HONOLULU (KHON2) — Eroding public trust in government. That’s what the state Commission to Improve Standards of Conduct is trying to crack down on.

“People are losing confidence in their government in Hawaii and on the national level,” said Barbara Marumoto, member of the Commission to Improve Standards of Conduct.

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Last week, former State Sen. Kalani English was sentenced to over three years in federal prison for his part in a bribery scheme. Former State Rep. Ty Cullen is expected to be sentenced in October. Meanwhile, former Honolulu Prosecutor Keith Kaneshiro awaits trial.

“You can’t deter violent crime, but you can deter white collar crime including political corruption,” said Steve Alm, Honolulu prosecuting attorney.

Wednesday, county prosecutors asked the commission to seek tougher penalties for public officials.

“What it might take for us to do these cases together successfully is to guarantee prison time on all of the charges. Then they’ll cooperate against someone else. Now people are optimist, they think even if I get caught I’m not going to go to prison,” Alm said.

Prosecuting attorneys for Kauai and Maui County and the commission agree.

“No probation, no deferral, even if it’s their first time, because these white collar criminals are always almost first time offenders,” said Florence Nanakuni, member of the Commission to Improve Standards of Conduct. “They should also pay a significant fine and disgorge their ill gotten gains.”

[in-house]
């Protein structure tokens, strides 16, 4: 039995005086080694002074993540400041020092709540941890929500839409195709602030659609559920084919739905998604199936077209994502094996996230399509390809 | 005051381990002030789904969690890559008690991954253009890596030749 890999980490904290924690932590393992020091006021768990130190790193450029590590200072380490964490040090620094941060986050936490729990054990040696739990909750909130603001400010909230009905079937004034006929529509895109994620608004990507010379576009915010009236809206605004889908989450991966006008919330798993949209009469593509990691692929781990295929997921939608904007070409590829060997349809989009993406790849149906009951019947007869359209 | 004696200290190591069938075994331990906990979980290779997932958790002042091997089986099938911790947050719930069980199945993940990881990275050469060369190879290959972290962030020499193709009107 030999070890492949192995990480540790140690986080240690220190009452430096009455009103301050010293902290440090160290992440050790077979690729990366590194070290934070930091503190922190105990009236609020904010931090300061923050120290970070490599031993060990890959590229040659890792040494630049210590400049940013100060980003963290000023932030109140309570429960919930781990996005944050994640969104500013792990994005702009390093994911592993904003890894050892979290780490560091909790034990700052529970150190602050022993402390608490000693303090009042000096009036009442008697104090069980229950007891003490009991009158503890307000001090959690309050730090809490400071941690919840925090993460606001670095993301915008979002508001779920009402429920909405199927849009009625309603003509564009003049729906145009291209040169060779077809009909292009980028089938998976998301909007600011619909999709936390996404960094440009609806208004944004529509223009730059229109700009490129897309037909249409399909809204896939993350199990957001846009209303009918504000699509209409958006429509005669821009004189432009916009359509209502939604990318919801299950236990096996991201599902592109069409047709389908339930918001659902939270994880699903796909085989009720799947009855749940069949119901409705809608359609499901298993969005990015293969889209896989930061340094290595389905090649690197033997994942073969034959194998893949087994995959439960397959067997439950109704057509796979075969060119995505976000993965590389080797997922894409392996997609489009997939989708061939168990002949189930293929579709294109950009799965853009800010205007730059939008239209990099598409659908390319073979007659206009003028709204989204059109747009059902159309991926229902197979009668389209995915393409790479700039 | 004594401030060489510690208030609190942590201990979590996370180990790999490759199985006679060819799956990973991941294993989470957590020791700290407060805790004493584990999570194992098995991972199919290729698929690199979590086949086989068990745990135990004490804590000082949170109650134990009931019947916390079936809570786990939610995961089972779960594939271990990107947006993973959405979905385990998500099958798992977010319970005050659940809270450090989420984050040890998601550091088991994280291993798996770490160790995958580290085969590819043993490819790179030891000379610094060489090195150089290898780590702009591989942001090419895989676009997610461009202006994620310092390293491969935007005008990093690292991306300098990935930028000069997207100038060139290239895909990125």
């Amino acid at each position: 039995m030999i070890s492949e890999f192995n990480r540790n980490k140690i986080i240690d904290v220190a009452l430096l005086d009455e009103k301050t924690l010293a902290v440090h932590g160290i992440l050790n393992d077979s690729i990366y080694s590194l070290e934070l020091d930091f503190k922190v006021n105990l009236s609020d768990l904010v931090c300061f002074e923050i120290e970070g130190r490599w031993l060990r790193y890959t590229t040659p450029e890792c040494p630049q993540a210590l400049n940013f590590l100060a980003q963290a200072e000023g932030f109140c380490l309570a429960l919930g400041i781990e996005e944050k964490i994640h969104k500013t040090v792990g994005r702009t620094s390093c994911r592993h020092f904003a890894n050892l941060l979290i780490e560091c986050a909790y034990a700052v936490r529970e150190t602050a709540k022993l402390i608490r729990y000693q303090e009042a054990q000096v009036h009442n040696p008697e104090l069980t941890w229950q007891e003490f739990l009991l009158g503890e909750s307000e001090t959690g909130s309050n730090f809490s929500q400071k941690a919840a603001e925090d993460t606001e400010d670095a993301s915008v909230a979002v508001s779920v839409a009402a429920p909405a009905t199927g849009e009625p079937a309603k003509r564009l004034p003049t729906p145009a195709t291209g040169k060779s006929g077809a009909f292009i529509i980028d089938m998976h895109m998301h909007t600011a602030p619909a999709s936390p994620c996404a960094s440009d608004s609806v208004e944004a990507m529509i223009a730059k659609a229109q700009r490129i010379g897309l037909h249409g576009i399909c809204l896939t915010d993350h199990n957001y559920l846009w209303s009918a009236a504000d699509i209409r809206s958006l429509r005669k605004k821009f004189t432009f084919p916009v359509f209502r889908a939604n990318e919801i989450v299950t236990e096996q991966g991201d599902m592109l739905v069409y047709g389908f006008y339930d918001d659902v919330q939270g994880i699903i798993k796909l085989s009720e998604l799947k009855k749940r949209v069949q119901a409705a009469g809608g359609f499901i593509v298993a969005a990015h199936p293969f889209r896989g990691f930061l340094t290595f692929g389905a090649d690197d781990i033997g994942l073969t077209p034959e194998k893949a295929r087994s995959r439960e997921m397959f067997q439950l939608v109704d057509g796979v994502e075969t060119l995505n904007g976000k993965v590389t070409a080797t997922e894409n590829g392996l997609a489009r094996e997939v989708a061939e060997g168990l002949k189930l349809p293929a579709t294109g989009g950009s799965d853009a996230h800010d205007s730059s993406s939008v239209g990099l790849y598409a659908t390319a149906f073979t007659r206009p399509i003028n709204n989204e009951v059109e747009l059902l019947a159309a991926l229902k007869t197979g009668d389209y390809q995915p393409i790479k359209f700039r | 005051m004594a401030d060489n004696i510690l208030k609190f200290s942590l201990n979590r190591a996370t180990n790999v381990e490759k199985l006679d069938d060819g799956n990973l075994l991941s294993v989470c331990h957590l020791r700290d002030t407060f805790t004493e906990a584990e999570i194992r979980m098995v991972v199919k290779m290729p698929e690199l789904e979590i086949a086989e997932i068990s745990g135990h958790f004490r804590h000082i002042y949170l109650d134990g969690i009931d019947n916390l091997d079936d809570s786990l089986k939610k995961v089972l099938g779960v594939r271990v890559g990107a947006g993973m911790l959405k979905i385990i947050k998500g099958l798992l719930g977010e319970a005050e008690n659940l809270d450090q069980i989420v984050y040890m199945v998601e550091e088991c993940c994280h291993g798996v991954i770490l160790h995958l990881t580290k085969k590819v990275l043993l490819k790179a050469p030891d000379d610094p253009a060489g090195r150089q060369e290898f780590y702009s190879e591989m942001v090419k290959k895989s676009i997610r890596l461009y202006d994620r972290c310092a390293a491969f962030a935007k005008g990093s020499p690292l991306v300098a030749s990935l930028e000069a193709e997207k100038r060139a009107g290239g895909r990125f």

Officials said there are limitations when it comes to state laws in prosecuting public corruption cases.

“It’s a little easier with our federal grand jury and the subpoena power versus search warrants, because it gives us a little more ease to move things along that our partners might not be able to do,” said Jeff, a FBI supervisory agent.

The attorney general’s office is drafting bills ahead of the 2023 legislative session aimed to hammer down on public corruption. Ideas to mirror federal laws are being considered. The attorney general’s office also has a new department to investigative white collar crime.

The commission has until the end of the year to come up with recommendations too.

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“All public servants need to be held to a higher standard,” said Andrew Martin, Maui County prosecuting attorney. “That servant part, that service to our community, to the taxpayers can never be forgotten or brushed aside.”